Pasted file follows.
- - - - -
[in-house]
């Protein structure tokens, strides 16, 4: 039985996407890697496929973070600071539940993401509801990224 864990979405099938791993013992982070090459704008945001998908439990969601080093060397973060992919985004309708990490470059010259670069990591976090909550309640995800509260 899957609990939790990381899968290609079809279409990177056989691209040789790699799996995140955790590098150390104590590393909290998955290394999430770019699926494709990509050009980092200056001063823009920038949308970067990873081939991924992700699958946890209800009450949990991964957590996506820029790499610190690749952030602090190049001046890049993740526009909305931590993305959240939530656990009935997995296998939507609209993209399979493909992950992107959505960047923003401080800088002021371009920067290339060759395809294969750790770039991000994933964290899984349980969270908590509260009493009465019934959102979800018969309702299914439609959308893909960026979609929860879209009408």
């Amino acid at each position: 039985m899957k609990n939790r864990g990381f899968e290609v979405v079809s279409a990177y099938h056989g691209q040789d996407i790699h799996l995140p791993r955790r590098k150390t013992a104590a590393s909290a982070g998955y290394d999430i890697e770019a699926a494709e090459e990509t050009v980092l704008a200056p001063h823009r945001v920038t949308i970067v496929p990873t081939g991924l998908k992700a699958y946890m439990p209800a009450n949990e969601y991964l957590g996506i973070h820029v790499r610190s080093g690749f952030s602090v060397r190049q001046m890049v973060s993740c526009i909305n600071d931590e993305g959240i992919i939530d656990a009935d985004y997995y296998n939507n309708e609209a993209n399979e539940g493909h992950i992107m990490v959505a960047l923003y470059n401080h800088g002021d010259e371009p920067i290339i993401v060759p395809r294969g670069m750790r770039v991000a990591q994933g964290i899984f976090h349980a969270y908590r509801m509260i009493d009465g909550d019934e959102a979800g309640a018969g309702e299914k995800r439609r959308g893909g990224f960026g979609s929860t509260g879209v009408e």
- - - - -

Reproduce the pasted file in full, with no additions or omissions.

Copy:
[in-house]
């Protein structure tokens, strides 16, 4: 039985996407890697496929973070600071539940993401509801990224 864990979405099938791993013992982070090459704008945001998908439990969601080093060397973060992919985004309708990490470059010259670069990591976090909550309640995800509260 899957609990939790990381899968290609079809279409990177056989691209040789790699799996995140955790590098150390104590590393909290998955290394999430770019699926494709990509050009980092200056001063823009920038949308970067990873081939991924992700699958946890209800009450949990991964957590996506820029790499610190690749952030602090190049001046890049993740526009909305931590993305959240939530656990009935997995296998939507609209993209399979493909992950992107959505960047923003401080800088002021371009920067290339060759395809294969750790770039991000994933964290899984349980969270908590509260009493009465019934959102979800018969309702299914439609959308893909960026979609929860879209009408």
């Amino acid at each position: 039985m899957k609990n939790r864990g990381f899968e290609v979405v079809s279409a990177y099938h056989g691209q040789d996407i790699h799996l995140p791993r955790r590098k150390t013992a104590a590393s909290a982070g998955y290394d999430i890697e770019a699926a494709e090459e990509t050009v980092l704008a200056p001063h823009r945001v920038t949308i970067v496929p990873t081939g991924l998908k992700a699958y946890m439990p209800a009450n949990e969601y991964l957590g996506i973070h820029v790499r610190s080093g690749f952030s602090v060397r190049q001046m890049v973060s993740c526009i909305n600071d931590e993305g959240i992919i939530d656990a009935d985004y997995y296998n939507n309708e609209a993209n399979e539940g493909h992950i992107m990490v959505a960047l923003y470059n401080h800088g002021d010259e371009p920067i290339i993401v060759p395809r294969g670069m750790r770039v991000a990591q994933g964290i899984f976090h349980a969270y908590r509801m509260i009493d009465g909550d019934e959102a979800g309640a018969g309702e299914k995800r439609r959308g893909g990224f960026g979609s929860t509260g879209v009408e």